Peer support for South Asian Women

Here's the shared example

Leeds Mind is developing their peer support model to enable women from South Asian communities to access peer-led group work, within their local community. This project has been funded through a legacy left by Nasa Begum to national Mind. Nasa Begum, a senior policy adviser to the Department of Health, was very open about her use of both mental health and physical disability services.

Three of Leeds Mind’s peer support facilitators are working with local community organisations Dosti, Hamara, Touchstone, Khoshish and Chapeltown Children’s Centre. Plans are in place to work with young Asian females at The Market Place and Archway. By developing this work, Leeds Mind is creating new networks to take the work further.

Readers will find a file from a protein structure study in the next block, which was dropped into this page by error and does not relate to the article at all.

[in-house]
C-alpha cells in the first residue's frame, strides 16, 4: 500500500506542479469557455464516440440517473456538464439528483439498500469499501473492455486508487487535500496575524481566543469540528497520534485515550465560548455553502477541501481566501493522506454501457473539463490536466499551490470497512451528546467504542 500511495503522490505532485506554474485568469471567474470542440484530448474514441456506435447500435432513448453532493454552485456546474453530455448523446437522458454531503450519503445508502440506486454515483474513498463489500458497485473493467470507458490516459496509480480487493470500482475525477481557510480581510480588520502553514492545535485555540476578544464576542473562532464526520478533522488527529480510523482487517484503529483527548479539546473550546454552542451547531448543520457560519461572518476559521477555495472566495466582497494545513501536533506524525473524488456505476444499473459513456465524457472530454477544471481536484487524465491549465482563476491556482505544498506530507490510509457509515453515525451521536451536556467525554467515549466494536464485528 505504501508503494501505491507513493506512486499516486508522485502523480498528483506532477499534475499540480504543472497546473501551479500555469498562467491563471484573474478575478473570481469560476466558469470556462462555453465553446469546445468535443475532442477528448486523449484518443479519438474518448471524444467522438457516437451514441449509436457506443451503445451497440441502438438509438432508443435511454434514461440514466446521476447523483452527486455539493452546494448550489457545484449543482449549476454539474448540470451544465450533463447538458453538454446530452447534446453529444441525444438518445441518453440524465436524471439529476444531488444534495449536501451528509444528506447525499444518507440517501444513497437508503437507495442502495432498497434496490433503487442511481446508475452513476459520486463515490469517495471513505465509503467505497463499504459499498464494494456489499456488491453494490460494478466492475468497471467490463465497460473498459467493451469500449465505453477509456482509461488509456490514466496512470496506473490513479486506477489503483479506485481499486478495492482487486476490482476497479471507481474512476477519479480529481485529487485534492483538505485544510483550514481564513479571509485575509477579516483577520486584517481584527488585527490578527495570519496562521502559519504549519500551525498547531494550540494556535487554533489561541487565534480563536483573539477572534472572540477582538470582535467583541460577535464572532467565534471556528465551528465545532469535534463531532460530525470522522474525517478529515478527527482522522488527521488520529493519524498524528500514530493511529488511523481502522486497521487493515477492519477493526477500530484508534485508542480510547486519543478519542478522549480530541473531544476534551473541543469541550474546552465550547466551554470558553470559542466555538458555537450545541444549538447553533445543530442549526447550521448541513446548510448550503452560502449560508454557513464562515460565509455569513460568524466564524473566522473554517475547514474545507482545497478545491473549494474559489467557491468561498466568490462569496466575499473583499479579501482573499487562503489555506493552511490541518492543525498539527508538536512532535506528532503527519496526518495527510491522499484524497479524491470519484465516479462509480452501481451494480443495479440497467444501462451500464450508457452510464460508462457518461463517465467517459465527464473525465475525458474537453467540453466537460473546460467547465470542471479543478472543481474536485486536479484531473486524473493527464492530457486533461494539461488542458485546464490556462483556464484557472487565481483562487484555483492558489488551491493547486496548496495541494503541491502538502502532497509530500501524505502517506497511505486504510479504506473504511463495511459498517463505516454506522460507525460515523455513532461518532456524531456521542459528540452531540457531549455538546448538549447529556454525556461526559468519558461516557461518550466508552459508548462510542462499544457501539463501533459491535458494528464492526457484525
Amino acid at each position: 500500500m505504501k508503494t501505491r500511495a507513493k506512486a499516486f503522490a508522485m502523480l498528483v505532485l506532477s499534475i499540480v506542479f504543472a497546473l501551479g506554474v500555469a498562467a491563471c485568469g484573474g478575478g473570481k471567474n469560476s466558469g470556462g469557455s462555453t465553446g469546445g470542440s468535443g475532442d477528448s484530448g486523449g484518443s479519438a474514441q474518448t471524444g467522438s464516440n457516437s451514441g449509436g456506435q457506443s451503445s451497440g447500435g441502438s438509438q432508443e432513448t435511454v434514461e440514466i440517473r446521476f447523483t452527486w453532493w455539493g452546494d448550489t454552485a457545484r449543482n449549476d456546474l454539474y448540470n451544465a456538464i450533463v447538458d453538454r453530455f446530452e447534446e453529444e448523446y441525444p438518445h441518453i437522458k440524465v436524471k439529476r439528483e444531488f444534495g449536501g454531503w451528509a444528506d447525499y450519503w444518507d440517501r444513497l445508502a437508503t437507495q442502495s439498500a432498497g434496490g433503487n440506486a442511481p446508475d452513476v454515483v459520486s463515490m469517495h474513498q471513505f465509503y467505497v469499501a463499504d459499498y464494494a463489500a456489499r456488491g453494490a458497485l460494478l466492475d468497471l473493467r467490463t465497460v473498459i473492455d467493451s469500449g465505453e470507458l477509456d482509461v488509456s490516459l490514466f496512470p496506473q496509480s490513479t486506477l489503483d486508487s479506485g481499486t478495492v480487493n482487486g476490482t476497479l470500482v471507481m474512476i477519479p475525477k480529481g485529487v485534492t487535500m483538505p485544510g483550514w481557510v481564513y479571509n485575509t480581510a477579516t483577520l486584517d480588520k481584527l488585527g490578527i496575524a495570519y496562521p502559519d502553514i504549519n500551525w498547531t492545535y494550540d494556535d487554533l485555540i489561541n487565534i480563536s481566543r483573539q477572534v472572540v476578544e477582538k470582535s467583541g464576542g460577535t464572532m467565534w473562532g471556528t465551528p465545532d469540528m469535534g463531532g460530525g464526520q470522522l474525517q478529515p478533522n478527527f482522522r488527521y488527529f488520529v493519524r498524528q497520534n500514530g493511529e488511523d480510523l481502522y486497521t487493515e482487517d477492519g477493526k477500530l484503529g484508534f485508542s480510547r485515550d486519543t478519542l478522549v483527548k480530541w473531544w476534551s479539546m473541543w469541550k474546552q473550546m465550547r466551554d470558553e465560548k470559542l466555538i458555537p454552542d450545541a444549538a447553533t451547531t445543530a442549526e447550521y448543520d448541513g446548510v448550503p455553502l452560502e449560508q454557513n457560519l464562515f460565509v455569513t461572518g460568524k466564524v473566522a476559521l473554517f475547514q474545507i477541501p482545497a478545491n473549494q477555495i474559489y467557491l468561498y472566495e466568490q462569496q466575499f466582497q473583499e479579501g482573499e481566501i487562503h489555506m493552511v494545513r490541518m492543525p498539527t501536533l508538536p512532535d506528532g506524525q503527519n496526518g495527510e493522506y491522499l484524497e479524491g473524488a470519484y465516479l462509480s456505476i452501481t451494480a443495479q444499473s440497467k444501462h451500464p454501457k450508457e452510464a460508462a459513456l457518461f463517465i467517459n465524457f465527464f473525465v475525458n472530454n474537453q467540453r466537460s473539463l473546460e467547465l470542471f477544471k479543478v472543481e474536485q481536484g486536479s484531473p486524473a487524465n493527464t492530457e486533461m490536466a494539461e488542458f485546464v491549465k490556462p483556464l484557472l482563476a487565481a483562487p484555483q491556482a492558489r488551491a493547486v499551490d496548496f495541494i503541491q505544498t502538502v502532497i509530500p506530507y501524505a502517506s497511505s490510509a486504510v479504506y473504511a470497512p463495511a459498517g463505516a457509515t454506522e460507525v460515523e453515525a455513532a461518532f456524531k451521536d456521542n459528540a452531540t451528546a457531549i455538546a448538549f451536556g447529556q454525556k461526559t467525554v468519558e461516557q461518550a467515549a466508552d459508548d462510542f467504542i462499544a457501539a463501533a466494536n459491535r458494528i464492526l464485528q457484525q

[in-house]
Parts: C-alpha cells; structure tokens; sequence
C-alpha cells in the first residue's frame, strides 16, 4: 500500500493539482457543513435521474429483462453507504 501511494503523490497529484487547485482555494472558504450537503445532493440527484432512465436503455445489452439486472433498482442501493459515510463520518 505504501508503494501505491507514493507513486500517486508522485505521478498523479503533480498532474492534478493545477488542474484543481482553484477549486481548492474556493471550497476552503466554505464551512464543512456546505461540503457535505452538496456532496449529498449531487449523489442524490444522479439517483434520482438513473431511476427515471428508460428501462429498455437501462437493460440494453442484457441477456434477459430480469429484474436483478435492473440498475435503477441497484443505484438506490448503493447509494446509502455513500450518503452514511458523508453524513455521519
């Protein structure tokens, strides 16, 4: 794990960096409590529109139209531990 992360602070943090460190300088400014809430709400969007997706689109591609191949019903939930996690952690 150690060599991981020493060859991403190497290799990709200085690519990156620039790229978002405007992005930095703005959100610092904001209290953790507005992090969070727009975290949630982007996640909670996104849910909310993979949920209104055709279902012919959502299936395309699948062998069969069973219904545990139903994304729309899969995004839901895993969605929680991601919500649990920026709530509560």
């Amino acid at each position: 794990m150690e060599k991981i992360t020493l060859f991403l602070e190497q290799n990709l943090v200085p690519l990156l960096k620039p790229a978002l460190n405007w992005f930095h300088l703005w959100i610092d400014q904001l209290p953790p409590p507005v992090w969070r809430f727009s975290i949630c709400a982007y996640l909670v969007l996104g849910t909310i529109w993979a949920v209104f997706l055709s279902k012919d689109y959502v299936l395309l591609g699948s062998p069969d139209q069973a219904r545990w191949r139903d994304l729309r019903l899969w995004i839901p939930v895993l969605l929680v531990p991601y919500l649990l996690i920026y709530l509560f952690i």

The workshops and courses have been adapted to suit the women involved. The project has found that language is not a barrier in improving the women’s wellbeing. Bindu and Sham, who speak Urdu, Punjabi and Hindi, use a “mix and match” approach to deliver the workshops to meet the needs of the women they are working with. They are delivering a range of one-day workshops including confidence building, building resilience, managing stress, while Amanda from Inkwell is carrying out creative workshops such as jewelry making, wool felting and batik. Short-term counselling is also available to women in their own language.

*This example was adapted from Anj Handa blog and originally published in No Assumptions: a narrative for personalised, coordinated care and support in mental health, National Voices/TLAP, August 2014.

Population groups: 
People from black and minority ethnic (BME) backgrounds
People with mental health problems
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